**Time-delayed interactions in predicted network of 32 genes**. Time-delayed interactions in predicted network of 32 genes (a) DBN network, (b) HDBN network, (c) Skip-chain network, (d) Skip-chain network with Gibbs prior, (e) Skip-chain network with Dirichlet prior, (f) Skip-chain network with Gibbs and Dirichlet prior.

The presence of hubs or single genes regulating several other genes are also seen in the network. These networks can buffer environmental variations. It can be seen that a small number of transcription factors (TF) regulate the rest of the repair system. At the same time the in-degree is low, as each gene is regulated by just one TF. RecA causes inactivation of lexA which suppresses DNA repair genes. We observe binding of recA(DNA repair) to dnaB(DNA replication) helicase. RecA also activates linB which causes dehalogenation needed for transformation events in dna repair. The Fadd genes initiate apoptosis and are also required for cell-wall formation.

The second dataset of 32 genes indicated that our method is good for identifying core genes (Fig.

Discussion and conclusion

An organism responds to changes in its environment by altering the level of expression of critical genes. The virulence of

To include time-delays, we used a skip-chain model. The Viterbi shortest path allowed us to choose between time delayed interactions of two genes of same and different time delays. This lets us identify the best interaction information from the dataset. By using a single parent Viterbi path to model the upregulated events, we were able to focus on special cases in the DBN. This significantly reduces the search space for the GA. Our search is however constrained by various parameters like MI and number of parents.

Skip-chain models address the difficulties of a DBN by easily incorporating overlapping input features. We also see that using approximate inference leads to lower total training time without loss in accuracy. The skip-chain BN is not an HDBN because usually different long-distance dependencies are used by skipping the intermediate time points. We proposed a method that can extract long distant regulations and demonstrated it on DNA repair of tuberculosis. Our approach may be useful for understanding complex gene regulation mechanisms.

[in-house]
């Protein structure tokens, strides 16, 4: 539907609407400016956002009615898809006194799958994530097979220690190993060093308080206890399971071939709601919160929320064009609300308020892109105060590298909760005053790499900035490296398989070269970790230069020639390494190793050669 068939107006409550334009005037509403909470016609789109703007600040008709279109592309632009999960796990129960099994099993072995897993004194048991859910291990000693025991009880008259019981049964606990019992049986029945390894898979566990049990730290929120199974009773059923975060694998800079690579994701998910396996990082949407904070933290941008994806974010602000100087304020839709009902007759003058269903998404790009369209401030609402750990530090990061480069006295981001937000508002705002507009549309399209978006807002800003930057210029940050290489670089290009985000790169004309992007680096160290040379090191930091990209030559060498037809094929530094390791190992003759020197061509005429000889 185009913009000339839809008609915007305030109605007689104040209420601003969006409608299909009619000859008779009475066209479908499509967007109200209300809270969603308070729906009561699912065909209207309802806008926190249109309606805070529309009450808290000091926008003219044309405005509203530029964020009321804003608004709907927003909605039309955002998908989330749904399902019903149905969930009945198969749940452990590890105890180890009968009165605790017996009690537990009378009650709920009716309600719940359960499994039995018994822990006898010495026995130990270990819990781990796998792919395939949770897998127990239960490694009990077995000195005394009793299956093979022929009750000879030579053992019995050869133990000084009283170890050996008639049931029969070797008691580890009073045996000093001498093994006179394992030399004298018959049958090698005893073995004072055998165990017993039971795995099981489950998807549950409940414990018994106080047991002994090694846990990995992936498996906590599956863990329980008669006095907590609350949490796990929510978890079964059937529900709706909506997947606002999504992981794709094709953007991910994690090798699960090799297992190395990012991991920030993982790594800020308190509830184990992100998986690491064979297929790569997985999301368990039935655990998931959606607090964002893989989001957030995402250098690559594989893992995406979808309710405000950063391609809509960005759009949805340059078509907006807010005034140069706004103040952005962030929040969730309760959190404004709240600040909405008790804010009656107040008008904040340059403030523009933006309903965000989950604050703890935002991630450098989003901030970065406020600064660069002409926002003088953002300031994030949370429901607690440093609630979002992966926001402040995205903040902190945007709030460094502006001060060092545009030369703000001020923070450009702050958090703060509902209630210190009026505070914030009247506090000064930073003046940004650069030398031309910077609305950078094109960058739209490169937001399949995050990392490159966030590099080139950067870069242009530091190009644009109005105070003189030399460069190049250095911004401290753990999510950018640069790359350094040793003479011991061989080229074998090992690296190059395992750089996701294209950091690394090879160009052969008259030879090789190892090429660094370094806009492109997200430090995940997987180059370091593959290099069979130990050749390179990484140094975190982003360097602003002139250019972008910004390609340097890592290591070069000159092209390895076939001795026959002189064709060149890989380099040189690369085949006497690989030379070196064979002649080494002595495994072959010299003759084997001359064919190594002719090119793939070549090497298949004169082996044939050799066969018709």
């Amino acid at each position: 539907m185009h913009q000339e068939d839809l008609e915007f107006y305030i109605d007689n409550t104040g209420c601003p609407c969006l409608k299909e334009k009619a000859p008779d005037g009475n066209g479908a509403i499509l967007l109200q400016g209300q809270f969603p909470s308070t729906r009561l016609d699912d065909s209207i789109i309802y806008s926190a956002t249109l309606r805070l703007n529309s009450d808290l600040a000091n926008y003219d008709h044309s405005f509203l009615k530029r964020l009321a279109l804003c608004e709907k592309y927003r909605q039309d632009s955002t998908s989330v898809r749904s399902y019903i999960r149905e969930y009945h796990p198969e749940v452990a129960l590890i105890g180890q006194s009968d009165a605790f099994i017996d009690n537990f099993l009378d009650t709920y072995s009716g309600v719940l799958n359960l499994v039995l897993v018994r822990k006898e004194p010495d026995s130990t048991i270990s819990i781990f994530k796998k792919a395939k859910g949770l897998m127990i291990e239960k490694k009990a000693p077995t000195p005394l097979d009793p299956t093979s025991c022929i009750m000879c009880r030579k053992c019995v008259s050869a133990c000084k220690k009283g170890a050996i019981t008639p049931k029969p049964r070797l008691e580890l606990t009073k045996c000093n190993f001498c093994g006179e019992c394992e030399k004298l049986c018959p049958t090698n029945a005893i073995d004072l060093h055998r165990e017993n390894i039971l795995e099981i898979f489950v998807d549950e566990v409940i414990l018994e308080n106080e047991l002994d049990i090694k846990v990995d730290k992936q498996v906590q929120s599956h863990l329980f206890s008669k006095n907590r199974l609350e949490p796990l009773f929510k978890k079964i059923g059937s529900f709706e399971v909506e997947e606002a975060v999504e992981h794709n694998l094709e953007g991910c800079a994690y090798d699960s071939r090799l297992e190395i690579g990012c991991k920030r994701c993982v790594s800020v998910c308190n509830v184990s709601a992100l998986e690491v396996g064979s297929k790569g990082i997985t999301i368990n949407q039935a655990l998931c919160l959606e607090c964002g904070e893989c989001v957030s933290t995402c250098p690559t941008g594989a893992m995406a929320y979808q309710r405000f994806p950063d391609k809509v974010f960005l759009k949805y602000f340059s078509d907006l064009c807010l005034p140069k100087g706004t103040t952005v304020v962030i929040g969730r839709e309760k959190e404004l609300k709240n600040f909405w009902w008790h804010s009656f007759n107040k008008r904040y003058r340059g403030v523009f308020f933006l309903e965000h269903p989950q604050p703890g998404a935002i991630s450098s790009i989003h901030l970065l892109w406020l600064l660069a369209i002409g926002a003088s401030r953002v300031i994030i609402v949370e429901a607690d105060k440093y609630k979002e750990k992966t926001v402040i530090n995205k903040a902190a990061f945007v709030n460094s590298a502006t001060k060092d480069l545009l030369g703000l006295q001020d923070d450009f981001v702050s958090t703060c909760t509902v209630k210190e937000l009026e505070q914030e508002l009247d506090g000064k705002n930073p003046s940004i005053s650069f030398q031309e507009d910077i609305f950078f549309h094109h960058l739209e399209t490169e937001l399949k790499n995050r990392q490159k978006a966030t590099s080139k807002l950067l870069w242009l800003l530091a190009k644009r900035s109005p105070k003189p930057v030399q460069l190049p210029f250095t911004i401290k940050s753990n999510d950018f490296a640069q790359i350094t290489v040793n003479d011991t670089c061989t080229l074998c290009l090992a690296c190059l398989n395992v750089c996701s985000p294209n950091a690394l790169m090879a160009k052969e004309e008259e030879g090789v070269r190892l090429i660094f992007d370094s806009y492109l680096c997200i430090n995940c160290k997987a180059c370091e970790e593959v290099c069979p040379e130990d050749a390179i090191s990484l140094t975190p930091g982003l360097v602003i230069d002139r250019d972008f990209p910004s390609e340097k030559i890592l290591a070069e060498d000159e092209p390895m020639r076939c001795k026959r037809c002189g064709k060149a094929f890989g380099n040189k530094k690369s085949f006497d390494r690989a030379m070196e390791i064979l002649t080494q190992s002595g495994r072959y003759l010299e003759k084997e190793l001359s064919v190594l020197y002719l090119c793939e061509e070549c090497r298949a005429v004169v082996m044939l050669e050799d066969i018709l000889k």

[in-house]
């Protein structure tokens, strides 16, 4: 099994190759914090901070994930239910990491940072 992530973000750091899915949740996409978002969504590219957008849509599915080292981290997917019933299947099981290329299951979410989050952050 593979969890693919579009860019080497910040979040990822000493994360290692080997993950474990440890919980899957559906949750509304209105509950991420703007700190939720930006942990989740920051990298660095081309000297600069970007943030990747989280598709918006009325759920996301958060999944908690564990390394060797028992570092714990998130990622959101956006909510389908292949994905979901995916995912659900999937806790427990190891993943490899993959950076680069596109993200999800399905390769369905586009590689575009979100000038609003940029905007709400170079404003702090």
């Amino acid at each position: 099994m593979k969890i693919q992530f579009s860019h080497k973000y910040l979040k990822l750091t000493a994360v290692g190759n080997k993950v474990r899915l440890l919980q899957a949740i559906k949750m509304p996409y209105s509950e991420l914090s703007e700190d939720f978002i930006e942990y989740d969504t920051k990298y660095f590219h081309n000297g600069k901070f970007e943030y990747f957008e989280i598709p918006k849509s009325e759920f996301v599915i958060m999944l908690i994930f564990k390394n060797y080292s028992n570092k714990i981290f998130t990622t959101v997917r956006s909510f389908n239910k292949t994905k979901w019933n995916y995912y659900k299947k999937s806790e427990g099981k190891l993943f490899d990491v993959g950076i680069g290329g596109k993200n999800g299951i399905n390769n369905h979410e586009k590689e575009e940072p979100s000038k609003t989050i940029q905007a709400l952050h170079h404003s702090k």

Lastly, using priors gave us higher likelihood and improved the over-fitting in building the regulatory networks. The Dirichlet prior gave fewer hubs as compared to the Gibbs prior and gave a higher likelihood. The combination of the two priors gave us the best regulatory networks. We can see that the prediction with prior allows higher-orders of linear model aswell.

Competing interests

The authors declare that they have no competing interests.

Authors' contributions

I. Chaturvedi implemented the algorithm and wrote the initial draft. J. C. Rajapakse guided the project, and reformed later drafts of the manuscript. All authors read and approved the final manuscript.

Note

Other papers from the meeting have been published as part of

Acknowledgements

The authors wish to acknowledge the partial support from Interdisciplinary Research Group on Infectious Diseases at the Singapore-MIT Alliance Research and Technology (SMART) Center.

This article has been published as part of